Volume 11 Number 1
Sailing enthusiasts are well aware that it is always easier to sail with the wind at your back. That is exactly what happened this year. A strong tailwind pushed most stock market assets to record highs. For obvious diversification reasons, but also to protect against a bear market, our client’s portfolios are not invested entirely in equities. It would be easy to increase risk in this near-euphoric period, especially since we do not forecast any dark clouds in the short or medium term. But we must stick to the plan we have drawn up with each of our clients. There will be more difficult years ahead, and we must be prepared for these less sunny times.
We are pleased to welcome Tristan Ménard to our team. He will serve as Vice President, Business Development and will work mainly out of our Montreal office. Tristan was a partner and portfolio manager at Jarislowsky Fraser and was also Executive Vice-President, Capital Markets, for Nouveau Monde Graphite. We believe that his extensive experience, combined with our innovative approaches to portfolio building, will enable Rivemont to continue its spectacular growth of recent years. Welcome, Tristan!
We will begin this newsletter by reviewing the year in financial markets, including our assessment of the current situation, and continue with a more in-depth analysis of our investment decisions for the different strategies, in particular the MicroCap Fund, which performed especially well with a net return of 36.5% over the year. Also, the Rivemont Absolute Return Fund was terminated, and will be replaced by the Rivemont Alpha Fund. We will then wrap up, as usual, with our outlook for the market and our largest positions.
As we mentioned above, 2019 was a very good year on North American markets, with the best-performing markets gaining 20% in Canadian dollars. On our side of the border, gold, nonbank financials and high-tech were the most attractive sectors, while almost all industries moved higher on U.S. stock markets, including defensive sectors such as health care, real estate and utilities.
Although we started the year in a somewhat defensive position due to the December 2018 sell-off, we quickly became fully invested once again to profit from rising equity prices. A “winner takes all” theme quickly emerged in our stock selection. In our opinion, today’s global giants should in no way be concerned by the different antitrust agencies: no measures will be taken against them given the global competition that is increasingly pitting China against the West. For example, how could we ask Amazon to break itself up when it must face the Asian giants in many regions around the world?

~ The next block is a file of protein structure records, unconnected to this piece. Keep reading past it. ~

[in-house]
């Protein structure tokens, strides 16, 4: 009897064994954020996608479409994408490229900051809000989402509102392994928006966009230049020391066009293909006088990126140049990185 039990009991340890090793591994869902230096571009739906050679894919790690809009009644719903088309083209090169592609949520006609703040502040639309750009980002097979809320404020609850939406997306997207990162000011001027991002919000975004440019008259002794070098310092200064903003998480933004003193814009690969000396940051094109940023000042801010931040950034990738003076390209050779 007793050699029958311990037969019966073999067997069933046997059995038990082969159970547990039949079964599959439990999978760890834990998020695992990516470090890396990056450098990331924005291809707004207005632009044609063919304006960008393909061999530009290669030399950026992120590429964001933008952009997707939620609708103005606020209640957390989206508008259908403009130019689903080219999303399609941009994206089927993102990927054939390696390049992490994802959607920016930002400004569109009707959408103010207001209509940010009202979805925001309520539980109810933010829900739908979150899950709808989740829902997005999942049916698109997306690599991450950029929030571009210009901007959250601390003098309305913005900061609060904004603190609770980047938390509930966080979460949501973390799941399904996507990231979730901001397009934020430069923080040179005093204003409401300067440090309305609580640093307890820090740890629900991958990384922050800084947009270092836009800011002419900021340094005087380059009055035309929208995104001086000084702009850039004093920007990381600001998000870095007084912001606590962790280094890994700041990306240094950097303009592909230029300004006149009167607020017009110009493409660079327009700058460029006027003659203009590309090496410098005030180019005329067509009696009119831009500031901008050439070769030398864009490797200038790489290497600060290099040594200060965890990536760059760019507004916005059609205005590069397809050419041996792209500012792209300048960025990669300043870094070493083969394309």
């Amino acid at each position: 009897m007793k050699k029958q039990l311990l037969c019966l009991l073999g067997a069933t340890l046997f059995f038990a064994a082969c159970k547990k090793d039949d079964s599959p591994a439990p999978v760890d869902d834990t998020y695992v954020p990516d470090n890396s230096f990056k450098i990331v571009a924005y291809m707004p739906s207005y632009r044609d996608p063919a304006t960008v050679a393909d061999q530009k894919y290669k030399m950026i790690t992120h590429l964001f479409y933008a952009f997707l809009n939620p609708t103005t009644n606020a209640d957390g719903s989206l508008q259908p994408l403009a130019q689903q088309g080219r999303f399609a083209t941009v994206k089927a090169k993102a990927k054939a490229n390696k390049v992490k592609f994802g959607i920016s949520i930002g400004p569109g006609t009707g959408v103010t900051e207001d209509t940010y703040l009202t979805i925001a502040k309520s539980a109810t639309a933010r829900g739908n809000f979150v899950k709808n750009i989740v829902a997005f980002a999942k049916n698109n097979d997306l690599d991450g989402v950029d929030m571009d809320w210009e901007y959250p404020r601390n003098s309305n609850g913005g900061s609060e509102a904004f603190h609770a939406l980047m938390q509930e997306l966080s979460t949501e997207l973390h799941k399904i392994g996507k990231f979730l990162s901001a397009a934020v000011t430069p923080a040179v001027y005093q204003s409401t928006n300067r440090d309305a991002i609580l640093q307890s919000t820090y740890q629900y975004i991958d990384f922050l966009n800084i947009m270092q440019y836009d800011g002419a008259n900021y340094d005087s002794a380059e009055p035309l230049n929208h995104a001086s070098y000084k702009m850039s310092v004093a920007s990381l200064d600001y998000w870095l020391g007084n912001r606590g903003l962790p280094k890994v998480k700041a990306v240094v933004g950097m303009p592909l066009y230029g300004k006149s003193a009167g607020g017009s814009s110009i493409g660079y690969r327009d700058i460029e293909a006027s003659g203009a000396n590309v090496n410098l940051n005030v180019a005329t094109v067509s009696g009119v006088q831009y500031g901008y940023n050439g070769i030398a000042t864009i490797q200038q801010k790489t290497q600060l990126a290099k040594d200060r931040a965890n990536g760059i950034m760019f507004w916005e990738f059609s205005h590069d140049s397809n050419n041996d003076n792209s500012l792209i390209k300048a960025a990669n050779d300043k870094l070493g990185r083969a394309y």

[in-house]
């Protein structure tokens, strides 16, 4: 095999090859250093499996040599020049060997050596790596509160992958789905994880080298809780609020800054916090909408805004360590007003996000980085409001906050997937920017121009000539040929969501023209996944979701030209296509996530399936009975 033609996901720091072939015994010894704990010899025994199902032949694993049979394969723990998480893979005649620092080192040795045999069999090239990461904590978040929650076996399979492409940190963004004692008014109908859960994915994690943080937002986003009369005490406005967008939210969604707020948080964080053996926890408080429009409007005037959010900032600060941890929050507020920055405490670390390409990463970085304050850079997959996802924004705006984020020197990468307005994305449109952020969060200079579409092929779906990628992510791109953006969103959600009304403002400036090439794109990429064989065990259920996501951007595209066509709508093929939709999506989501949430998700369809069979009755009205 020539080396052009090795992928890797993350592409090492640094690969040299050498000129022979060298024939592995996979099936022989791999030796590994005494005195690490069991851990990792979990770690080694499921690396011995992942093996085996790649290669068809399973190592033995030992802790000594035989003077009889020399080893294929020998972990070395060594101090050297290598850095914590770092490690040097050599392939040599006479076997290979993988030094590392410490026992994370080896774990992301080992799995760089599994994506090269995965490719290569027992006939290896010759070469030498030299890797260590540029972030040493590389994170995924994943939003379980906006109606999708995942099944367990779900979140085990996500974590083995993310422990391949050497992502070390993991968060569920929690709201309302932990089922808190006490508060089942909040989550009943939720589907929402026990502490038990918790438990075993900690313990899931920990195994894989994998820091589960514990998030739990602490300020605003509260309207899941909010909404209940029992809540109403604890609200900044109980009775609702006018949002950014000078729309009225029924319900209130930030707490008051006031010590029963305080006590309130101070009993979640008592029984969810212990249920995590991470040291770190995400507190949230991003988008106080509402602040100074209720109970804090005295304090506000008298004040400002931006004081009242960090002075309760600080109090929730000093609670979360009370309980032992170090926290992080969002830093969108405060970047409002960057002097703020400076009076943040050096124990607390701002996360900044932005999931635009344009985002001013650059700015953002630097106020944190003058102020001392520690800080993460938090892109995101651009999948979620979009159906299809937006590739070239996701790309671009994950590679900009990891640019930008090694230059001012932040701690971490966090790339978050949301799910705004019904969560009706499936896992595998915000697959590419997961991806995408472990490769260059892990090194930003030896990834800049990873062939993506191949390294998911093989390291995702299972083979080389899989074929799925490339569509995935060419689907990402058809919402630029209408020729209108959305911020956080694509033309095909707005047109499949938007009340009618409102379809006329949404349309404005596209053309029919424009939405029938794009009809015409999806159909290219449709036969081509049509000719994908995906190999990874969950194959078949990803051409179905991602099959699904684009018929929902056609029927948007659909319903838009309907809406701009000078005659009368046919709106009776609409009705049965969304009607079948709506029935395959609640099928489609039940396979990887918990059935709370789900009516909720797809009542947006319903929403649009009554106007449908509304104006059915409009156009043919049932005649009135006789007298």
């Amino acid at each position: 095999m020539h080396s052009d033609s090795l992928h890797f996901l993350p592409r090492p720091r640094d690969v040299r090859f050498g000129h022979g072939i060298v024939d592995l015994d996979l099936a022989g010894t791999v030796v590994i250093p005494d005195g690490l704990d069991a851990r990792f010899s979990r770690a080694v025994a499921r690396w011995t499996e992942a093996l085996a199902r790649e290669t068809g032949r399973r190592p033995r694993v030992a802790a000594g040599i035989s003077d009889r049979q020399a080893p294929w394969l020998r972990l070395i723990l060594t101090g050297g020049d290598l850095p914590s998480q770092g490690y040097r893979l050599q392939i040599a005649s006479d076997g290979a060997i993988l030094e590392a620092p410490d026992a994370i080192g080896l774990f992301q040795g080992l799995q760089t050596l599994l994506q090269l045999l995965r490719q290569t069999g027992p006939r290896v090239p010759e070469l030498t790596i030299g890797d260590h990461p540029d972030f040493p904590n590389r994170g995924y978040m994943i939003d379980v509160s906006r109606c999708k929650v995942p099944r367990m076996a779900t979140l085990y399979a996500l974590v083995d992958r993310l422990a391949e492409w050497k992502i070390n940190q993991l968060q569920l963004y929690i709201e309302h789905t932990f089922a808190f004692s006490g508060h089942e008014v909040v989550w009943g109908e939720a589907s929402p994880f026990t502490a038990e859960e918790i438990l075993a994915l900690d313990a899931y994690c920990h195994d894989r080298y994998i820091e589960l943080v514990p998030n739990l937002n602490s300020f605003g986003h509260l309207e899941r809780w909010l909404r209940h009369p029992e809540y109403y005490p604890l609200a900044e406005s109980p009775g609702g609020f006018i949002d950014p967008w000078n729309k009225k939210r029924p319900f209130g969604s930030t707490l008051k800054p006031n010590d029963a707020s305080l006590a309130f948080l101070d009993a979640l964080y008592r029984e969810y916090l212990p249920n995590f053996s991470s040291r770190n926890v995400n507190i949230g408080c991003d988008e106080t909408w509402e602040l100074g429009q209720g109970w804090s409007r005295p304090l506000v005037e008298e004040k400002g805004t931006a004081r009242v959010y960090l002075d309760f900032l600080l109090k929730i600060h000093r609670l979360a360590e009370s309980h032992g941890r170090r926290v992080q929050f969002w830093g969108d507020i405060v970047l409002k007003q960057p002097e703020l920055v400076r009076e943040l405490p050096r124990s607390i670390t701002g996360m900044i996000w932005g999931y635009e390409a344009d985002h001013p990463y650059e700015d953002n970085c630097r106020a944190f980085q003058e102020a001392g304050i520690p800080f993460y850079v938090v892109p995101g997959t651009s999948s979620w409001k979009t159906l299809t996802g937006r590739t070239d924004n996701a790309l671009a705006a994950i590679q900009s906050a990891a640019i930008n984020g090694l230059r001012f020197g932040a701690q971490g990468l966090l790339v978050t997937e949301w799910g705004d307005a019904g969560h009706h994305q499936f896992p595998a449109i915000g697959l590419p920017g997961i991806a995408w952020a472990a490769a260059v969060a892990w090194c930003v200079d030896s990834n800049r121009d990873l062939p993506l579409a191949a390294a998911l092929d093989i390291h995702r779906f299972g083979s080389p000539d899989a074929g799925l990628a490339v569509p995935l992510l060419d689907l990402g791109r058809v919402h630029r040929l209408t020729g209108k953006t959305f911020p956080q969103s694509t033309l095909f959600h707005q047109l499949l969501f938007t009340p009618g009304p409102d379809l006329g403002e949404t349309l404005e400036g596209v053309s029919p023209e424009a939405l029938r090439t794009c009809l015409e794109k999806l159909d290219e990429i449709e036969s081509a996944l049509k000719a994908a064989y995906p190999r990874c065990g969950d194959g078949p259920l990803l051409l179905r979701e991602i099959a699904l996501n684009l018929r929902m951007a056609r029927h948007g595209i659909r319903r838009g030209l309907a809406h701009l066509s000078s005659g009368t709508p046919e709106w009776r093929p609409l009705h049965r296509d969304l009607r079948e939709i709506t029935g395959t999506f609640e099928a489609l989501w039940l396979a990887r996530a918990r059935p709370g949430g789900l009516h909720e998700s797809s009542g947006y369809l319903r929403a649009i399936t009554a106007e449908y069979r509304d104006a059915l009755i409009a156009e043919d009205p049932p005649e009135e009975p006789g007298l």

That is why we added Google and Merck to our portfolios. Both are leaders in their respective fields, as are other companies in which we are invested, such as Docusign, Intact, Royal Bank and CAE.
You can see the returns of the equity portion of our portfolios by following this link:
CAE has been one of our biggest wins in recent years, delivering a return exceeding 100% since the company was added to the portfolio. A world leader in flight simulator design and pilot training, CAE is profiting from the increase in commercial flights worldwide and the advent of new types of aircraft. Boeing’s recent announcement calling for simulator retraining of all pilots of the infamous 737 MAX helped lift CAE’s shares more than 10% higher since the start of 2020.
The scientific community has been dreaming about quantum technology, and the creation of a supercomputer or quantum processor, for decades. Operations would no longer be based on processing bits in a 1 or 0 state, but of qubits in both 1 and 0 states, a difference that will increase computing power exponentially. Last Fall, Google announced that it had managed this amazing feat, which is also called “quantum supremacy”. According to a scientific article published on October 23, a Google quantum computer performed a calculation in 200 seconds that would have taken 10,000 years with the most powerful conventional computer in the world.
It is difficult not to be astonished by this feat, and by the company’s enormous research and development investments that give it a considerable lead over its albeit almost non-existent competition. We therefore initiated a position at the $1,280 mark, and the shares have been climbing ever since.
Rivemont Microcap Fund
- $6.27 million in net assets under management
- 5% invested and 4.5% cash position
- 25 portfolio positions, the largest accounting for 18.6% of assets